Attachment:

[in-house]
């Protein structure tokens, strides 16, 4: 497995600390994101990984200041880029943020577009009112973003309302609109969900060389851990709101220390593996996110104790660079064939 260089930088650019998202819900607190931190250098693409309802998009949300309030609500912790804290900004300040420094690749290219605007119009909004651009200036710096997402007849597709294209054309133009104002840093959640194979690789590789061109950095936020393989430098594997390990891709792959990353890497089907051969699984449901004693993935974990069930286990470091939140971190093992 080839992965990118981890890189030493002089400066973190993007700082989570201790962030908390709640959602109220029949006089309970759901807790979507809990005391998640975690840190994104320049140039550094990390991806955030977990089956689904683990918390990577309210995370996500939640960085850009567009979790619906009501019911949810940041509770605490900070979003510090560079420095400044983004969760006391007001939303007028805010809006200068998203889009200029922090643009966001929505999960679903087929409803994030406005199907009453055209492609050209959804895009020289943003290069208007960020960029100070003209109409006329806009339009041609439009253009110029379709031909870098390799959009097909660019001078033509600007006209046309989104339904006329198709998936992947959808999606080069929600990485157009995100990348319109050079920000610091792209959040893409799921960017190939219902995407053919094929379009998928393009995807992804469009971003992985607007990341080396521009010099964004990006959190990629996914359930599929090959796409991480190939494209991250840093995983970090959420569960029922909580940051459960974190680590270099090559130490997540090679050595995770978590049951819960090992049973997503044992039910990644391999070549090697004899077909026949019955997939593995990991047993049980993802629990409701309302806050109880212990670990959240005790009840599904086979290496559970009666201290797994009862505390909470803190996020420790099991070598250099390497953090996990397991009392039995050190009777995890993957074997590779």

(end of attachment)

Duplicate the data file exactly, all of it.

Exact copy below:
[in-house]
């Protein structure tokens, strides 16, 4: 497995600390994101990984200041880029943020577009009112973003309302609109969900060389851990709101220390593996996110104790660079064939 260089930088650019998202819900607190931190250098693409309802998009949300309030609500912790804290900004300040420094690749290219605007119009909004651009200036710096997402007849597709294209054309133009104002840093959640194979690789590789061109950095936020393989430098594997390990891709792959990353890497089907051969699984449901004693993935974990069930286990470091939140971190093992 080839992965990118981890890189030493002089400066973190993007700082989570201790962030908390709640959602109220029949006089309970759901807790979507809990005391998640975690840190994104320049140039550094990390991806955030977990089956689904683990918390990577309210995370996500939640960085850009567009979790619906009501019911949810940041509770605490900070979003510090560079420095400044983004969760006391007001939303007028805010809006200068998203889009200029922090643009966001929505999960679903087929409803994030406005199907009453055209492609050209959804895009020289943003290069208007960020960029100070003209109409006329806009339009041609439009253009110029379709031909870098390799959009097909660019001078033509600007006209046309989104339904006329198709998936992947959808999606080069929600990485157009995100990348319109050079920000610091792209959040893409799921960017190939219902995407053919094929379009998928393009995807992804469009971003992985607007990341080396521009010099964004990006959190990629996914359930599929090959796409991480190939494209991250840093995983970090959420569960029922909580940051459960974190680590270099090559130490997540090679050595995770978590049951819960090992049973997503044992039910990644391999070549090697004899077909026949019955997939593995990991047993049980993802629990409701309302806050109880212990670990959240005790009840599904086979290496559970009666201290797994009862505390909470803190996020420790099991070598250099390497953090996990397991009392039995050190009777995890993957074997590779």